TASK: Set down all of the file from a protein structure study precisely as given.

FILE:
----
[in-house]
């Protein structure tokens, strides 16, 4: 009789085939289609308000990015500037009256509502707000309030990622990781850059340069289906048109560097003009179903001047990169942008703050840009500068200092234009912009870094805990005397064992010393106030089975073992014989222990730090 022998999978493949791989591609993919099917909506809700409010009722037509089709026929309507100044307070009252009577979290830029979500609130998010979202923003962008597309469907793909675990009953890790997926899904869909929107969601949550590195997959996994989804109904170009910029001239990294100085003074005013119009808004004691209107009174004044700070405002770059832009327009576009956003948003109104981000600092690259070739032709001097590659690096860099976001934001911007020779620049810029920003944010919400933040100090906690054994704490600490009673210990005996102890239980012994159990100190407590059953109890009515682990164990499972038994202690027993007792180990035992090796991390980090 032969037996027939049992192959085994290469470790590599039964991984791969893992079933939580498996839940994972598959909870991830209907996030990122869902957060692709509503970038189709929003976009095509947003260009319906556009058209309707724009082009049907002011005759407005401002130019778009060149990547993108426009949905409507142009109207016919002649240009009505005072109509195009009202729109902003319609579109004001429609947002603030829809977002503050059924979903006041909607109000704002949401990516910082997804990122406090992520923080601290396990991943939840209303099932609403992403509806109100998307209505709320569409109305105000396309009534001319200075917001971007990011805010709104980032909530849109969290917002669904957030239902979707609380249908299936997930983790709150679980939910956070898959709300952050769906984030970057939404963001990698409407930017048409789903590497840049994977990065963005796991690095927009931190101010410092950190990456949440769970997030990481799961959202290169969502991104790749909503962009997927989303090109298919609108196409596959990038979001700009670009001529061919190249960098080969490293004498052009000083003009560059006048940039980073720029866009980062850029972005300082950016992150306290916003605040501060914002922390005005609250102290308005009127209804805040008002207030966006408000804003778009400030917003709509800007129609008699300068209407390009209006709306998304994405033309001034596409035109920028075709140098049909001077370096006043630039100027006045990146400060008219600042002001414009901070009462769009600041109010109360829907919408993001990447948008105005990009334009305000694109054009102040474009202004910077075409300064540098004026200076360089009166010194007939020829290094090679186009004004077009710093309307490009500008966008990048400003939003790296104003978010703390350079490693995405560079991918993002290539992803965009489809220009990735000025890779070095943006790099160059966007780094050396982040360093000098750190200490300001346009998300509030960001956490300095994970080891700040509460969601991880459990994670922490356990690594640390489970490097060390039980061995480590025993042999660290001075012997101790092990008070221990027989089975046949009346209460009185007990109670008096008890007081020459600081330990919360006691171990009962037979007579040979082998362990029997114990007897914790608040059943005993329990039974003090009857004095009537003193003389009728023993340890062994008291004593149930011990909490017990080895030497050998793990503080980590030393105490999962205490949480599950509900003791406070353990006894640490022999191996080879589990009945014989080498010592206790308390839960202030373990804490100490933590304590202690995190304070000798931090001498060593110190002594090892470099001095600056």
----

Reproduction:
[in-house]
């Protein structure tokens, strides 16, 4: 009789085939289609308000990015500037009256509502707000309030990622990781850059340069289906048109560097003009179903001047990169942008703050840009500068200092234009912009870094805990005397064992010393106030089975073992014989222990730090 022998999978493949791989591609993919099917909506809700409010009722037509089709026929309507100044307070009252009577979290830029979500609130998010979202923003962008597309469907793909675990009953890790997926899904869909929107969601949550590195997959996994989804109904170009910029001239990294100085003074005013119009808004004691209107009174004044700070405002770059832009327009576009956003948003109104981000600092690259070739032709001097590659690096860099976001934001911007020779620049810029920003944010919400933040100090906690054994704490600490009673210990005996102890239980012994159990100190407590059953109890009515682990164990499972038994202690027993007792180990035992090796991390980090 032969037996027939049992192959085994290469470790590599039964991984791969893992079933939580498996839940994972598959909870991830209907996030990122869902957060692709509503970038189709929003976009095509947003260009319906556009058209309707724009082009049907002011005759407005401002130019778009060149990547993108426009949905409507142009109207016919002649240009009505005072109509195009009202729109902003319609579109004001429609947002603030829809977002503050059924979903006041909607109000704002949401990516910082997804990122406090992520923080601290396990991943939840209303099932609403992403509806109100998307209505709320569409109305105000396309009534001319200075917001971007990011805010709104980032909530849109969290917002669904957030239902979707609380249908299936997930983790709150679980939910956070898959709300952050769906984030970057939404963001990698409407930017048409789903590497840049994977990065963005796991690095927009931190101010410092950190990456949440769970997030990481799961959202290169969502991104790749909503962009997927989303090109298919609108196409596959990038979001700009670009001529061919190249960098080969490293004498052009000083003009560059006048940039980073720029866009980062850029972005300082950016992150306290916003605040501060914002922390005005609250102290308005009127209804805040008002207030966006408000804003778009400030917003709509800007129609008699300068209407390009209006709306998304994405033309001034596409035109920028075709140098049909001077370096006043630039100027006045990146400060008219600042002001414009901070009462769009600041109010109360829907919408993001990447948008105005990009334009305000694109054009102040474009202004910077075409300064540098004026200076360089009166010194007939020829290094090679186009004004077009710093309307490009500008966008990048400003939003790296104003978010703390350079490693995405560079991918993002290539992803965009489809220009990735000025890779070095943006790099160059966007780094050396982040360093000098750190200490300001346009998300509030960001956490300095994970080891700040509460969601991880459990994670922490356990690594640390489970490097060390039980061995480590025993042999660290001075012997101790092990008070221990027989089975046949009346209460009185007990109670008096008890007081020459600081330990919360006691171990009962037979007579040979082998362990029997114990007897914790608040059943005993329990039974003090009857004095009537003193003389009728023993340890062994008291004593149930011990909490017990080895030497050998793990503080980590030393105490999962205490949480599950509900003791406070353990006894640490022999191996080879589990009945014989080498010592206790308390839960202030373990804490100490933590304590202690995190304070000798931090001498060593110190002594090892470099001095600056």